Friday, October 30, 2009

Some Thoughts on Job Applications from One Reading Them

In just a few short days, the postmark deadline for the search on which I am serving will have passed, and all of the applications will be in. I have been reading them as they come in so as not to collapse under the weight of the whole stack or to suffer from total application fatigue trying to do them all in one or two sittings. I think this has been wise on my part, as we already have close to 100. I'm guessing that we'll end somewhere in the 160-180 range.

Others before me have done tons of great posts giving advice to job seekers from the other side of the table, and people give the "other side of the table" advice all the time over in the job seeking forum at the Chronicle, so I don't aim here to do an advice-giving sort of post. Rather, I just want to make some general observations, which may or may not be useful to others.

  • I'm astonished by how strong a good 75 to 80 percent of the applications are. I mean, they are phenomenal. So good that there are a lot of people who we could easily interview but we won't because they don't match quite as perfectly to our wish list of preferences. Heck, there are a good number of people who probably will get cut even though they've got ALL the preferred things. That's how great of a pool we have from which to choose. For what is not a "dream job" by any stretch. (I mean, I like it here and all, but come on. We're just not that great.)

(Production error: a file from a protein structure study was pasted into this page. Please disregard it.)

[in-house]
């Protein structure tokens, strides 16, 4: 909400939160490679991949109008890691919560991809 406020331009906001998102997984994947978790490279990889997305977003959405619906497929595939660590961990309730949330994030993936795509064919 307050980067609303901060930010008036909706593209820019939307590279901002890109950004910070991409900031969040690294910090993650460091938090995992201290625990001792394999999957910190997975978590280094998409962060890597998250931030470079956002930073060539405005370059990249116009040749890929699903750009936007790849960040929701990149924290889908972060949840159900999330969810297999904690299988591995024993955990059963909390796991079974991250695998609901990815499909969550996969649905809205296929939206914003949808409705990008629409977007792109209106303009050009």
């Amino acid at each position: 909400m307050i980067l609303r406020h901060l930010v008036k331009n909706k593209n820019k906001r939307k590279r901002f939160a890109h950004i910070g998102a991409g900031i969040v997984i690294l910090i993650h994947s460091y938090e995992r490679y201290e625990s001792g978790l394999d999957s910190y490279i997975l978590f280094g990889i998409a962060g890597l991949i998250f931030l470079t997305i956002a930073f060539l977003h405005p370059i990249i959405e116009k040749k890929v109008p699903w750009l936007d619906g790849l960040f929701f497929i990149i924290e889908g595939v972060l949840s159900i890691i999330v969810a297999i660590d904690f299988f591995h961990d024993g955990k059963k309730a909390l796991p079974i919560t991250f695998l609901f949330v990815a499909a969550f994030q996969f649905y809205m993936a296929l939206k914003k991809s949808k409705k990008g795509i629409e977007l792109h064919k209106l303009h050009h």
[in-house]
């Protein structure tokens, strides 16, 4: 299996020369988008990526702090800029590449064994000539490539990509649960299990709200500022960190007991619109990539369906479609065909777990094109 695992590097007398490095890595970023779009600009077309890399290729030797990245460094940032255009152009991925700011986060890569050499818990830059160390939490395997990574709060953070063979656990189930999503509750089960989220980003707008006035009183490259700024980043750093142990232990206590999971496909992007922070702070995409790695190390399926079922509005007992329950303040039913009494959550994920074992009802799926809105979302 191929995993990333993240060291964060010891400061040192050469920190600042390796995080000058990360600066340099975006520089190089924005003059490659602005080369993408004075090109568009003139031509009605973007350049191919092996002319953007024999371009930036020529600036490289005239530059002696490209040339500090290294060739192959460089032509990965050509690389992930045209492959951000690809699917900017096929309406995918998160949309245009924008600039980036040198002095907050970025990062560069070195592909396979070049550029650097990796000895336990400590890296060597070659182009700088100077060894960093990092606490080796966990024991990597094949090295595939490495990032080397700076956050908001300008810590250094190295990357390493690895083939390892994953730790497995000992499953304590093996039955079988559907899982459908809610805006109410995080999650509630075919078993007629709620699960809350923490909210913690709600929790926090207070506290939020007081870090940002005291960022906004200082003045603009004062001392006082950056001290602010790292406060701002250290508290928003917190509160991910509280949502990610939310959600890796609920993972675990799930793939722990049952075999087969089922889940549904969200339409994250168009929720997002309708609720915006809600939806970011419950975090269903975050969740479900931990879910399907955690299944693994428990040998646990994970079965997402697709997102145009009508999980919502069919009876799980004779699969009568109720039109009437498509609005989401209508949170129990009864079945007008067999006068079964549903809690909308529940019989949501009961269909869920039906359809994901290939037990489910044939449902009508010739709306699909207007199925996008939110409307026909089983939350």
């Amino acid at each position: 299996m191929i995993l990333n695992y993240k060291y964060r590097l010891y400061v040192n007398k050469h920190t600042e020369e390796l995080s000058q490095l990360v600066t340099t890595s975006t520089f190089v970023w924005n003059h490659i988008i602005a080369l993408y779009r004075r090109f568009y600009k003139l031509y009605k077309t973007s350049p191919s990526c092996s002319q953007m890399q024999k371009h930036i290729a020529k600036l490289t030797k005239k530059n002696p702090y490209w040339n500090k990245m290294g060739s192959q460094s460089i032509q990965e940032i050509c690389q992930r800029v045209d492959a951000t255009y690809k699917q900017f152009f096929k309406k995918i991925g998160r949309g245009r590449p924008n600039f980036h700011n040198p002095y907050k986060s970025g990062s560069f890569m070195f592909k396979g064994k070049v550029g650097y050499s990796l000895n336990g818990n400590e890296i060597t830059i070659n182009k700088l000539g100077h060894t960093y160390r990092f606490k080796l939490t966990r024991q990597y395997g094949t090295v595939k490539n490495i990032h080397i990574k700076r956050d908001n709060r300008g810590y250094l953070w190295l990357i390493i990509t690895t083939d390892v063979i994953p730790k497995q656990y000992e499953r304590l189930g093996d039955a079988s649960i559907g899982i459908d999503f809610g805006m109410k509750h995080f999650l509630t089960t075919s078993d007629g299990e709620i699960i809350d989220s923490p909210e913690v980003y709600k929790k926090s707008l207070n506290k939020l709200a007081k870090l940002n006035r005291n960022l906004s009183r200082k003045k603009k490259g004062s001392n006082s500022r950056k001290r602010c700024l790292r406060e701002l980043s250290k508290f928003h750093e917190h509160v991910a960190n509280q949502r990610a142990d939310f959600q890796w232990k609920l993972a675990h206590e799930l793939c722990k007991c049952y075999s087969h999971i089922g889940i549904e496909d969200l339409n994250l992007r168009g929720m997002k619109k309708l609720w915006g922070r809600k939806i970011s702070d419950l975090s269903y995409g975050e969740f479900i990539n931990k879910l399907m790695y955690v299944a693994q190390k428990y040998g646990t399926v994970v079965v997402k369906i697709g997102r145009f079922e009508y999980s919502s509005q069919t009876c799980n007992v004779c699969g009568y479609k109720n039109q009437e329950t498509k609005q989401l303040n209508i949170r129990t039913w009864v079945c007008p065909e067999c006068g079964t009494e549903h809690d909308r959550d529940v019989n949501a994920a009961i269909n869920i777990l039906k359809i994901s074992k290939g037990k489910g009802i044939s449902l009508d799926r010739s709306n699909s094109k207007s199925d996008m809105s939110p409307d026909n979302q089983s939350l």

• While it is true that we all must stretch a bit to fit into a job advertisement, if a department is advertising for, oh, a Shakespeare scholar, say, and your dissertation is on Kathy Acker, chances are very good that you have wasted your time in sending us your stuff, even if you did teach a Shakespeare class once.
  • The most compelling letters I'm reading actually speak directly to the ad that we wrote. And that is making the difference in my rankings between people with similar CVs. I'm not talking about massive amounts of research and tailoring, here. Just people making a point of highlighting their accomplishments that match what we're looking for in the ad. So, say the ad asks for a person who has teaching or research competency in baklava and you've developed and taught a course in baklava, as well as giving a conference presentation on baklava. It's worth mentioning that.
  • Teaching experience is an interesting and tricky thing to evaluate. I'm finding that I'm less impressed by the sheer volume of courses taught than I am by range within the areas you would teach were you hired here. For whatever that's worth.
  • I find I don't care whether people lead with teaching or with research in their letter. What I care about is the balance of the two sections. Two pages on research with only a brief paragraph on teaching, for this place with a 4/4 load, well, just isn't that compelling, even if your research sets the world on fire. Makes no difference whether you put the teaching up front or at the end, in that case.